Advantages and Disadvantages of Third-Party Payment Processor

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Payment card in a card reader on white surface - Advantages and Disadvantages of Third-Party Payment Processor.

The world is an online shoppers paradise and with more and more stores and new merchants only dealing with online, you will have to find a third-party processor to help you with accepting those online payments (unless of course, you are planning on going the merchant account route). No matter the way you decide to go you will want to do some careful consideration after all each option has its advantages and disadvantages.

In this article, we are going to look at the advantages and disadvantages of a third-party payment processor.


When weighing your options, it always helps to first look at what exactly you gain form making the decision to go with whatever you may be considering at that time. So, here are the biggest advantages of using a third-party payment processor:


  • Price


If you are a new merchant or startup that doesn’t have a lot of initial capital, then starting by using a third-party processor could save you a ton of money. With the extra fees and start-up requirements as starting a merchant account with a payment processing company, you will be able to get on the road to building your future.


  • Set-up


If you go the traditional route of the merchant account, there is a ton of paperwork and this can take up valuable time as well. With a third-party processor like say PayPal the set takes seconds and requires absolutely no paperwork.


  • No monthly fees


Merchant accounts are ripe with fees and charges and can, in the end, take a hefty bite into your profits. With a third-party processor, there are way fewer fees and often you can start them for free or practically free.


  • No minimums/month


With a third-party processor, there is no set number of transactions you must hit, unlike the merchant account option.

Now that you have a good idea of what you get from this decision let us move on to where this decision may not be the best for your business in the end.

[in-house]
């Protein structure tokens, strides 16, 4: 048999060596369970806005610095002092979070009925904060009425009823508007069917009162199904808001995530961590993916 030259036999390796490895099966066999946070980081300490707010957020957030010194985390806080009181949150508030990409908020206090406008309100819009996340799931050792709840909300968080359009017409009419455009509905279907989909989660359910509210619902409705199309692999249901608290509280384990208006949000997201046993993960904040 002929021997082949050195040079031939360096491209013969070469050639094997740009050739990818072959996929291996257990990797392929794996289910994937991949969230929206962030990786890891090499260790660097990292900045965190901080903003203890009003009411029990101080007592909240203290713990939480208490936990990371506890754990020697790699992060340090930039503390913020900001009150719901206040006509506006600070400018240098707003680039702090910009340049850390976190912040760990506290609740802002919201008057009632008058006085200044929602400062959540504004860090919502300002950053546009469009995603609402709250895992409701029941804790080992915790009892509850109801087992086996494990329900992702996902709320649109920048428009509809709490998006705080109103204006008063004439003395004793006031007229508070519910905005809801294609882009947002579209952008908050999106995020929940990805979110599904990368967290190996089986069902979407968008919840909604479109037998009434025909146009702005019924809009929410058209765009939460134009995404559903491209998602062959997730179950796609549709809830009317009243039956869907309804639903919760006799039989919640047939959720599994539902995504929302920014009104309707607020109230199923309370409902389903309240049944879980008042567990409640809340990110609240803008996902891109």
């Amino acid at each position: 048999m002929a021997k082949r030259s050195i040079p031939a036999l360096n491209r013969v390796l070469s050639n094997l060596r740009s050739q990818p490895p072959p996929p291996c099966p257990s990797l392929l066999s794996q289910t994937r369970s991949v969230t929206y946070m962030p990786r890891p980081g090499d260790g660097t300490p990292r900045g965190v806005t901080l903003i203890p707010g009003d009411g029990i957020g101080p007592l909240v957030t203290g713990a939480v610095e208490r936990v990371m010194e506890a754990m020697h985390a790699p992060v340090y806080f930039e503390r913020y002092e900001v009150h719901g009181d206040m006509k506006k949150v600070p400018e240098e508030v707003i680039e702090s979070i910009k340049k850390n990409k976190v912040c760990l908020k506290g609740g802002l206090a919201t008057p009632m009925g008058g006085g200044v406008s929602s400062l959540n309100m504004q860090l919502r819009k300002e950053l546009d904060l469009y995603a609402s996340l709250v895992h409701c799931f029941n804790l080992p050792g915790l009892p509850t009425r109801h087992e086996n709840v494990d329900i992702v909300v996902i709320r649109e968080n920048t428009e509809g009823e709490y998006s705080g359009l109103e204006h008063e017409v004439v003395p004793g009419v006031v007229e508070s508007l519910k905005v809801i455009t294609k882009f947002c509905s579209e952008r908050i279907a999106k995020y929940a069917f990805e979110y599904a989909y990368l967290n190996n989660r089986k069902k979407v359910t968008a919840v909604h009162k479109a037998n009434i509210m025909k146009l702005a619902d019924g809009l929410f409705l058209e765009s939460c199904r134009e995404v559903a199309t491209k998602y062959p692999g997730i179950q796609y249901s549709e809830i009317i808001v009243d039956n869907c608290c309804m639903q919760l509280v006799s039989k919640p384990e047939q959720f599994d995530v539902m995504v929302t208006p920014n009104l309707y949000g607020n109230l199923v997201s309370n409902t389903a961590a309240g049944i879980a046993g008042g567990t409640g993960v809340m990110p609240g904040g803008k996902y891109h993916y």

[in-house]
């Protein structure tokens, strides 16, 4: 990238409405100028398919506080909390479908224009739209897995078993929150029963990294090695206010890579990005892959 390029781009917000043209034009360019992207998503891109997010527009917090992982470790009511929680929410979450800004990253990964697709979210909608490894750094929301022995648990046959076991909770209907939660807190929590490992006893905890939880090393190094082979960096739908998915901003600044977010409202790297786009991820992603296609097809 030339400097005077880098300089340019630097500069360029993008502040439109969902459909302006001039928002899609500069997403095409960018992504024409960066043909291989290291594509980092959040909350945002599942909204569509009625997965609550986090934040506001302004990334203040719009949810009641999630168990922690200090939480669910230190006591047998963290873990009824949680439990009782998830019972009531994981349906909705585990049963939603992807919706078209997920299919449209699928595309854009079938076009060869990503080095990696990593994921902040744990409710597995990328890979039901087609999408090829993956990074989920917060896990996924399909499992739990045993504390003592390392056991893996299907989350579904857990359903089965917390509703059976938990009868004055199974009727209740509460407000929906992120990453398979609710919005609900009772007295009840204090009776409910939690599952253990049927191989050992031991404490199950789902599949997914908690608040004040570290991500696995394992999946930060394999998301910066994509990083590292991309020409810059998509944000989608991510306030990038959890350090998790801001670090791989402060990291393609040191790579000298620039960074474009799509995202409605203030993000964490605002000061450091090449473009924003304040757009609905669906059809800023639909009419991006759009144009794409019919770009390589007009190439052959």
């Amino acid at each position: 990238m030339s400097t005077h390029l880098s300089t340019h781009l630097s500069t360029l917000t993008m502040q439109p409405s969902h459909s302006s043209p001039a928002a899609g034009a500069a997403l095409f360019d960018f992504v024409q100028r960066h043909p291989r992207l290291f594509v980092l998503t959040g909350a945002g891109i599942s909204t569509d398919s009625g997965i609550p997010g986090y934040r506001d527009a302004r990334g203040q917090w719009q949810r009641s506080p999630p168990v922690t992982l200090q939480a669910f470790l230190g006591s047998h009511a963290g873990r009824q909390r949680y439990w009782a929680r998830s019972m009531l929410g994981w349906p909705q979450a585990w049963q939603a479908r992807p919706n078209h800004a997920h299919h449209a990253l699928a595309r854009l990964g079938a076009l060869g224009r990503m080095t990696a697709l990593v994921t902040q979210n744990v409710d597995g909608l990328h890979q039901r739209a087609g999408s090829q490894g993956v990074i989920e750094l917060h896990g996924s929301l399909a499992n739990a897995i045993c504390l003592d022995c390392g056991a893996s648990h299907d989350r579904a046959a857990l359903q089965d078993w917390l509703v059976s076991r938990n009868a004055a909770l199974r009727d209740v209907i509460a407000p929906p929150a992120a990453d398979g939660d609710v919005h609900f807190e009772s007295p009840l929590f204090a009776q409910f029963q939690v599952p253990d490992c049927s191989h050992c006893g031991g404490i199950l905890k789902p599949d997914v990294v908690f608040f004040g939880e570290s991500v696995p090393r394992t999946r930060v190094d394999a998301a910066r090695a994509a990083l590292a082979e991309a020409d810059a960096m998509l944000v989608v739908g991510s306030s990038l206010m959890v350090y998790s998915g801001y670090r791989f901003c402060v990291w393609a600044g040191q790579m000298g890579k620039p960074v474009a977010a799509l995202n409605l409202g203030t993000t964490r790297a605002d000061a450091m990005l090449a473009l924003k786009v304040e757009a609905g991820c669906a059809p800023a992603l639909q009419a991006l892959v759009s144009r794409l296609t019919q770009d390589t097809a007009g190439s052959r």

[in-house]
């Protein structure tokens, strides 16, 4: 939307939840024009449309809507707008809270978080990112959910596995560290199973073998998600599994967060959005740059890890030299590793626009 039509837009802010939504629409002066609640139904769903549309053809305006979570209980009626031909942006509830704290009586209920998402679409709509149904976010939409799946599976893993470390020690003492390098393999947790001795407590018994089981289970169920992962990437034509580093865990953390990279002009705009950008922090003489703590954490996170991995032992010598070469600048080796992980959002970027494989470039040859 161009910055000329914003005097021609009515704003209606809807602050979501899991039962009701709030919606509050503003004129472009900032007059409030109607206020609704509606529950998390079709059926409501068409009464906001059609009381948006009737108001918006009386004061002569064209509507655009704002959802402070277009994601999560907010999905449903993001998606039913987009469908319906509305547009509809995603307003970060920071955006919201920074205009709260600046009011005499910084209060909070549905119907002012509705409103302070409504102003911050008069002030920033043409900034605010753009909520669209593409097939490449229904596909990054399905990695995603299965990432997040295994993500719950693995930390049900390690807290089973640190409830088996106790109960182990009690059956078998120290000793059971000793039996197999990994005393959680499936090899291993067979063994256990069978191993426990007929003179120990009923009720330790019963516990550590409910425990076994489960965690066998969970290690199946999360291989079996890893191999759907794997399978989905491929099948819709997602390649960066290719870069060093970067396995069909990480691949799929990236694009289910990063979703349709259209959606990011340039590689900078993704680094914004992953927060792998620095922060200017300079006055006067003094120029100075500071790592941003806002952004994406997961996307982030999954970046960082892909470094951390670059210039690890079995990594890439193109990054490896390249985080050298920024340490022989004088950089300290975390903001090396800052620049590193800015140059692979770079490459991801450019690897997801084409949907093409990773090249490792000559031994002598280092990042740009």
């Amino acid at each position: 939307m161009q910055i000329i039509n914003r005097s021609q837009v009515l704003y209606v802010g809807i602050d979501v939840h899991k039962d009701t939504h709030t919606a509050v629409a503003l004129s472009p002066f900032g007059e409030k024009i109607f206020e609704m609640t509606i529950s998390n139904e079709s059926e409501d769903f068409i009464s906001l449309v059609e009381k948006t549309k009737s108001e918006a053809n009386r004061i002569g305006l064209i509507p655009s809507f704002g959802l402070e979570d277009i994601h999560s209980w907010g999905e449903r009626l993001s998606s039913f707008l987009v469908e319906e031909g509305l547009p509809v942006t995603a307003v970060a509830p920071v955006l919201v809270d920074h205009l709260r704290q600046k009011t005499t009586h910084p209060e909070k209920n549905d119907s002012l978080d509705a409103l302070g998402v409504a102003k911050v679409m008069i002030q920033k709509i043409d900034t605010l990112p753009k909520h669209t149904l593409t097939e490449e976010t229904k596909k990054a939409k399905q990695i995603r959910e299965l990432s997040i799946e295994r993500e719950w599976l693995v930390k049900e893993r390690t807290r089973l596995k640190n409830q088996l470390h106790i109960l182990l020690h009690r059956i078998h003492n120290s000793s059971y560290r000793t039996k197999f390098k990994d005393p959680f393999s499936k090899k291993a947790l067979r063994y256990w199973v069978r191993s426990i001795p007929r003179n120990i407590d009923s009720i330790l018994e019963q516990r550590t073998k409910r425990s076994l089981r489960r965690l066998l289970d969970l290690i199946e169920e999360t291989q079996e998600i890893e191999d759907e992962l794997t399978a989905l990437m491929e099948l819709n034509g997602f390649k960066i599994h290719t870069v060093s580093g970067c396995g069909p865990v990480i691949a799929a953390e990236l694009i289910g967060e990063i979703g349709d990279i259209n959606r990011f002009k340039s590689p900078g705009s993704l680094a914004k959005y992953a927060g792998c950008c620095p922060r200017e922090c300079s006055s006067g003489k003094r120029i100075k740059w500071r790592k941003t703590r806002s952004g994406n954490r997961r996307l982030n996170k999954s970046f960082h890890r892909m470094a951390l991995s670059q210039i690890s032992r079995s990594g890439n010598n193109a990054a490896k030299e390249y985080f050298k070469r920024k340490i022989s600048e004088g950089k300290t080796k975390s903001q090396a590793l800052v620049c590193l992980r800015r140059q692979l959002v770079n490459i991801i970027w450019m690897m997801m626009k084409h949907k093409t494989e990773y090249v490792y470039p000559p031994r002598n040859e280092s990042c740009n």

Knowing where a process or system struggles or falls short is a good way to finally come to the right decision for you and your business. So, below the disadvantages you may experience if you go with a third-party payment processor:


  • Less Security


With the threat of identity theft and information hacking online utilizing a system that is solely online can be way less secure than dealing with a large financial institution that has extra security to protect your information better.


  • Customer Service


Third-party processors often cut costs by having a limited number of customer service reps. This means less customer support and a ton more frustration on the merchant’s part.


  • High Cost


By using a third party the budget-saving measures we have discussed may just cover the cost of the transaction fees. Though merchant accounts have them many of the third-party processors charge a hefty 3% and that is way higher than the traditional merchant account institutions.


  • Less Professional


This is a new avenue for merchants and that means that a lot of the more established brands have not and do not use them. This may to some businesspeople seem like an unprofessional option.

So now that you have that information loaded n your brain you can make that final very important decision merchant account or third-party payment processor.

Final Thought

Understanding and knowing the ins and out and ups and downs of a system that is very vital to the success for your business is always a great idea. We have laid out the biggest advantages and disadvantages when it comes to the third-party processor in the hopes that you will be able to make an effective and beneficial decision for you and your business. Armed with this information you should be able to determine whether you want to play it old school or hop on the new wave of ways to accept your credit card payments.


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